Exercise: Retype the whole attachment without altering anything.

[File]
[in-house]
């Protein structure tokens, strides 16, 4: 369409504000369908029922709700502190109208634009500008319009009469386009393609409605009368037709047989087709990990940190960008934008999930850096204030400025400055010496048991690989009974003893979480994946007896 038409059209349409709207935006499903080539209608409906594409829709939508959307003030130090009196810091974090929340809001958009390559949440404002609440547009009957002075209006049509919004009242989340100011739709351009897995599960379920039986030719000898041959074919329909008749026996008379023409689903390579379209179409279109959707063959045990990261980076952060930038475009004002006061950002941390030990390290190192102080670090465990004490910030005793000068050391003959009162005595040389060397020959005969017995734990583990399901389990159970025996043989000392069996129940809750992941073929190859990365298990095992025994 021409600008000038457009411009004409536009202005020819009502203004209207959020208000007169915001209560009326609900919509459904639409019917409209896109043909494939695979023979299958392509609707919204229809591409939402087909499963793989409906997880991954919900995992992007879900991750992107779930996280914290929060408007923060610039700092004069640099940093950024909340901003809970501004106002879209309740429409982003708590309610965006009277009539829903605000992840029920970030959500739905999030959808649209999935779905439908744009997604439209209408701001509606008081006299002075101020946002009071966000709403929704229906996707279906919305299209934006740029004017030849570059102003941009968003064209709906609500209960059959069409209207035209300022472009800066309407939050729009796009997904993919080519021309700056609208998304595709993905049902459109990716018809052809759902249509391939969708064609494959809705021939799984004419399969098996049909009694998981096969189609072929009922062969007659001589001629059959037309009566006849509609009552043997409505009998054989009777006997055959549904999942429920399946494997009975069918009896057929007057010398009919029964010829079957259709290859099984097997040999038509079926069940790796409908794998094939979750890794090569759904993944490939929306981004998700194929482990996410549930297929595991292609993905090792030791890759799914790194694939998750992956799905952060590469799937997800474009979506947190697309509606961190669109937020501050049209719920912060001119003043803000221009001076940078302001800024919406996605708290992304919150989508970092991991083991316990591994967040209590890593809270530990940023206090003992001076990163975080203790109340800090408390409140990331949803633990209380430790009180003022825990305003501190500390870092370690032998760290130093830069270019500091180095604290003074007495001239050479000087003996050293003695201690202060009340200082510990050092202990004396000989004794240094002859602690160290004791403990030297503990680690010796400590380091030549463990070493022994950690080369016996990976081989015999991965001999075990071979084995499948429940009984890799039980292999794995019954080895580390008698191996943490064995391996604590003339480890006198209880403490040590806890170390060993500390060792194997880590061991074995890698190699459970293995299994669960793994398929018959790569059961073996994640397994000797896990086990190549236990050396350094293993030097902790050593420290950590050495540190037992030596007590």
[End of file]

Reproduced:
[in-house]
């Protein structure tokens, strides 16, 4: 369409504000369908029922709700502190109208634009500008319009009469386009393609409605009368037709047989087709990990940190960008934008999930850096204030400025400055010496048991690989009974003893979480994946007896 038409059209349409709207935006499903080539209608409906594409829709939508959307003030130090009196810091974090929340809001958009390559949440404002609440547009009957002075209006049509919004009242989340100011739709351009897995599960379920039986030719000898041959074919329909008749026996008379023409689903390579379209179409279109959707063959045990990261980076952060930038475009004002006061950002941390030990390290190192102080670090465990004490910030005793000068050391003959009162005595040389060397020959005969017995734990583990399901389990159970025996043989000392069996129940809750992941073929190859990365298990095992025994 021409600008000038457009411009004409536009202005020819009502203004209207959020208000007169915001209560009326609900919509459904639409019917409209896109043909494939695979023979299958392509609707919204229809591409939402087909499963793989409906997880991954919900995992992007879900991750992107779930996280914290929060408007923060610039700092004069640099940093950024909340901003809970501004106002879209309740429409982003708590309610965006009277009539829903605000992840029920970030959500739905999030959808649209999935779905439908744009997604439209209408701001509606008081006299002075101020946002009071966000709403929704229906996707279906919305299209934006740029004017030849570059102003941009968003064209709906609500209960059959069409209207035209300022472009800066309407939050729009796009997904993919080519021309700056609208998304595709993905049902459109990716018809052809759902249509391939969708064609494959809705021939799984004419399969098996049909009694998981096969189609072929009922062969007659001589001629059959037309009566006849509609009552043997409505009998054989009777006997055959549904999942429920399946494997009975069918009896057929007057010398009919029964010829079957259709290859099984097997040999038509079926069940790796409908794998094939979750890794090569759904993944490939929306981004998700194929482990996410549930297929595991292609993905090792030791890759799914790194694939998750992956799905952060590469799937997800474009979506947190697309509606961190669109937020501050049209719920912060001119003043803000221009001076940078302001800024919406996605708290992304919150989508970092991991083991316990591994967040209590890593809270530990940023206090003992001076990163975080203790109340800090408390409140990331949803633990209380430790009180003022825990305003501190500390870092370690032998760290130093830069270019500091180095604290003074007495001239050479000087003996050293003695201690202060009340200082510990050092202990004396000989004794240094002859602690160290004791403990030297503990680690010796400590380091030549463990070493022994950690080369016996990976081989015999991965001999075990071979084995499948429940009984890799039980292999794995019954080895580390008698191996943490064995391996604590003339480890006198209880403490040590806890170390060993500390060792194997880590061991074995890698190699459970293995299994669960793994398929018959790569059961073996994640397994000797896990086990190549236990050396350094293993030097902790050593420290950590050495540190037992030596007590």